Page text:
Clinical inertia in general practice: widespread and related to the outcome of diabetes care

Fam Pract. 2009 Dec;26(6):428-36. doi: 10.1093/fampra/cmp053. Epub 2009 Sep 3.


Background and aims: Clinical inertia is considered a major barrier to better care. We assessed its prevalence, predictors and associations with the intermediate outcomes of diabetes care.

Materials and methods: Baseline and follow-up data of a Dutch randomized controlled trial on the implementation of a locally adapted guideline were used. The study involved 30 general practices and 1283 patients. Treatment targets differed between study groups [HbA1c <or= 8.0% and blood pressure (BP) < 140/85% versus HbA1c <or= 8.5% and BP < 150/85]. Clinical inertia was defined as the failure to intensify therapy when indicated. A complete medication profile of all participating patients was obtained.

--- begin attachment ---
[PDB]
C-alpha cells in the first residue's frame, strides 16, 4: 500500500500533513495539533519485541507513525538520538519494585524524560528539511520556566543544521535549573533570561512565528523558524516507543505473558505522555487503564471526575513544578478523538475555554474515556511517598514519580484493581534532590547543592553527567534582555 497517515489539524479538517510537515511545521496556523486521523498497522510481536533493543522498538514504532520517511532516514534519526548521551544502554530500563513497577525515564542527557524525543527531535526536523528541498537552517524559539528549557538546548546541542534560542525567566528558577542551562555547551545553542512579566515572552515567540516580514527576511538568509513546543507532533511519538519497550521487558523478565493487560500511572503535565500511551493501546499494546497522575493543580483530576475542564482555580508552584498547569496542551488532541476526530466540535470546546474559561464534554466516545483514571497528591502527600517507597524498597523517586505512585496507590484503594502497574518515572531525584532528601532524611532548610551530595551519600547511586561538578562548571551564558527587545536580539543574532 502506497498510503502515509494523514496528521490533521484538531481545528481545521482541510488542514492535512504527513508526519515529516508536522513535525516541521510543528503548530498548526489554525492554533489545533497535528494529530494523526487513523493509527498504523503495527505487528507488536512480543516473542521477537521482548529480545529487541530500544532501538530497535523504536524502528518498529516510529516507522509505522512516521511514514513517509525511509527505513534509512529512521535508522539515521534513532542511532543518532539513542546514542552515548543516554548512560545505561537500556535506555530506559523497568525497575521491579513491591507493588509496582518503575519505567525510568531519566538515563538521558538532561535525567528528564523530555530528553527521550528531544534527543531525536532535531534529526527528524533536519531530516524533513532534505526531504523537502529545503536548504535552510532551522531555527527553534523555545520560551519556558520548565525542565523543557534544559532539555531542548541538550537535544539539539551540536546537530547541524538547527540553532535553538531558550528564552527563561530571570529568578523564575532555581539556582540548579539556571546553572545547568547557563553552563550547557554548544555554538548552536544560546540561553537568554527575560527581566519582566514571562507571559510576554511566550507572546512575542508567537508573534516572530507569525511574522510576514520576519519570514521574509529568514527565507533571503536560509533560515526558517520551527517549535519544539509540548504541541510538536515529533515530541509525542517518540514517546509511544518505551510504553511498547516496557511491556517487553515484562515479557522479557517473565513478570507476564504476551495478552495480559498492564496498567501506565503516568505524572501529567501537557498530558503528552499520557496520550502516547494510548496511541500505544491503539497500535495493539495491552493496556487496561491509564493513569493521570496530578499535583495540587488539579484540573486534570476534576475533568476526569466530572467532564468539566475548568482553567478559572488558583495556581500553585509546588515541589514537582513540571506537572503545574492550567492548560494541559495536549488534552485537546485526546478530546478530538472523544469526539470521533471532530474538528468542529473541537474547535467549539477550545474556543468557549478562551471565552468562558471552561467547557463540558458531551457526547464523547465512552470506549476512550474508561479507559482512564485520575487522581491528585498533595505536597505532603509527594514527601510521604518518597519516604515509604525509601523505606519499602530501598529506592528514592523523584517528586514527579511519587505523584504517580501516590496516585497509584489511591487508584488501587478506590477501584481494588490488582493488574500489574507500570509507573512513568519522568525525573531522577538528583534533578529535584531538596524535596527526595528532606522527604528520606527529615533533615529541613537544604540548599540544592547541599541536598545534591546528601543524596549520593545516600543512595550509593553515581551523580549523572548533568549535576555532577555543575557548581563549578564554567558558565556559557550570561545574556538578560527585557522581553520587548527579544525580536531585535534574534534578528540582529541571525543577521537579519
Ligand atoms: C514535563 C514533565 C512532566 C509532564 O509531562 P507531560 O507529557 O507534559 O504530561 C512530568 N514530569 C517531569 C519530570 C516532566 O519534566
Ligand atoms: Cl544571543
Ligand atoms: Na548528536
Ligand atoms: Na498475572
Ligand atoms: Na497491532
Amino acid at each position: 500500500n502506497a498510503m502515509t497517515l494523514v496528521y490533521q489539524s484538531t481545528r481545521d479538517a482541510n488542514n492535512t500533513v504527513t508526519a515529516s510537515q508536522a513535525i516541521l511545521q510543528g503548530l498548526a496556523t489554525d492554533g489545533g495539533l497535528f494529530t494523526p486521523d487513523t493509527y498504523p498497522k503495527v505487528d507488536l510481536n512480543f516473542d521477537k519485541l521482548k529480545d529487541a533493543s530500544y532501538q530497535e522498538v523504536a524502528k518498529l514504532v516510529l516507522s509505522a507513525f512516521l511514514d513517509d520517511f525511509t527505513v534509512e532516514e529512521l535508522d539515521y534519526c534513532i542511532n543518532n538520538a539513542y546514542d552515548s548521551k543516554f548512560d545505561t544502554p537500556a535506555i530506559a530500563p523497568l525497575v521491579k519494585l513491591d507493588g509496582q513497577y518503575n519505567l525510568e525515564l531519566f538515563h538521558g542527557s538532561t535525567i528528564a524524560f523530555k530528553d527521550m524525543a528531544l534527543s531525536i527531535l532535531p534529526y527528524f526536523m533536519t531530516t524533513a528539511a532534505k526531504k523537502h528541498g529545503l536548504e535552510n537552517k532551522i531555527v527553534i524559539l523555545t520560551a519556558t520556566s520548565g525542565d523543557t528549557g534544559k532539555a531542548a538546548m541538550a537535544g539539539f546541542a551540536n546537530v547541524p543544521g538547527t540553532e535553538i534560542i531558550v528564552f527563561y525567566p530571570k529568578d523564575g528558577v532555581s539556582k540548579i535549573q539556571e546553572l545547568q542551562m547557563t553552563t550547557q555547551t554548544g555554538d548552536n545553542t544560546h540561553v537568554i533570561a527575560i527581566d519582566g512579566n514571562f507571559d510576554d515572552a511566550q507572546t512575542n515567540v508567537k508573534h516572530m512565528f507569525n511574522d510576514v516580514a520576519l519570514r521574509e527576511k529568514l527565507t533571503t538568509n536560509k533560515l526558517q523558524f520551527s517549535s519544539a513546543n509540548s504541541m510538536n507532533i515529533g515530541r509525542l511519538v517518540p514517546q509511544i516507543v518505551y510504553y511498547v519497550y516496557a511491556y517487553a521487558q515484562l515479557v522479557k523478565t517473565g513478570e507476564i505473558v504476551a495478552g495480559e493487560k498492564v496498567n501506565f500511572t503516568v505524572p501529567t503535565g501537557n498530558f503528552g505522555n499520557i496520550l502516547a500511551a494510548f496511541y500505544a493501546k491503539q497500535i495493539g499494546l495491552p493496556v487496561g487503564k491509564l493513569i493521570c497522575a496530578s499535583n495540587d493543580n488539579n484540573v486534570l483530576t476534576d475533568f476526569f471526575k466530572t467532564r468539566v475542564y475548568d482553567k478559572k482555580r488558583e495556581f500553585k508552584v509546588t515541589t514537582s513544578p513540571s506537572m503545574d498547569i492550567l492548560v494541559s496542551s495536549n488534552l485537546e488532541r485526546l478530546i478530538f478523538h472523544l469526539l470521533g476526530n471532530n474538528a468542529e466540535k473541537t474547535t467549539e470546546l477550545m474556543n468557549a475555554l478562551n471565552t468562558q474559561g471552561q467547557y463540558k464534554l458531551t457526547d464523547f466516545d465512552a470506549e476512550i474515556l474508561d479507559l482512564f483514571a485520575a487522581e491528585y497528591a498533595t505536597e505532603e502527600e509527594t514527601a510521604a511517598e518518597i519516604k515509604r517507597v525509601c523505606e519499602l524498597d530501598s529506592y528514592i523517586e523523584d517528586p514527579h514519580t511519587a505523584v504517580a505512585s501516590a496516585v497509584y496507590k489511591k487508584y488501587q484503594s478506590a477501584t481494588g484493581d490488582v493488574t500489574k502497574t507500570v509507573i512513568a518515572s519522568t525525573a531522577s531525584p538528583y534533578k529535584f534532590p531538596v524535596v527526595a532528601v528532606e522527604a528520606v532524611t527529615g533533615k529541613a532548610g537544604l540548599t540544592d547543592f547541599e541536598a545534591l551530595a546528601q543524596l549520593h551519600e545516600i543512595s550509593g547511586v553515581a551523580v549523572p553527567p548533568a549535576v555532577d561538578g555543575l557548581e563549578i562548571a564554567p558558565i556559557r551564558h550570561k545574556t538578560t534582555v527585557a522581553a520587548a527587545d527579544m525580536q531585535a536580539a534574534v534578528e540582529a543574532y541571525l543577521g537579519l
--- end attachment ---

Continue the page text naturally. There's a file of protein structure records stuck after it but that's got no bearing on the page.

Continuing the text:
Results: In the intervention and control group, the percentages of patients with poor diabetes or lipid control who did not receive treatment intensification were 45% and 90%, approximately. More control group patients with BP levels above target were confronted with inertia (72.7% versus 63.3%, P < 0.05). In poorly controlled hypertensive patients, inertia was associated with the height of systolic BP at baseline [adjusted odds ratio (OR) 0.98, 95% confidence interval (CI) 0.98-0.99] and the frequency of BP control (adjusted OR 0.89, 95% CI 0.81-0.99). If a practice nurse managed these patients, clinical inertia was less common (adjusted OR 0.12, 95% CI 0.02-0.91). In both study groups, cholesterol decreased significantly more in patients who received proper treatment intensification.

Conclusion: GPs were more inclined to control blood glucose levels than BP or cholesterol levels. Inertia in response to poorly controlled high BP was less common if nurses assisted GPs.

Publication types

  • Randomized Controlled Trial
  • Research Support, Non-U.S. Gov't

MeSH terms

  • Aged
  • Diabetes Mellitus / therapy*
  • Family Practice*
  • Female
  • Humans
  • Male
  • Middle Aged
  • Netherlands
  • Outcome Assessment, Health Care*
  • Practice Patterns, Physicians'*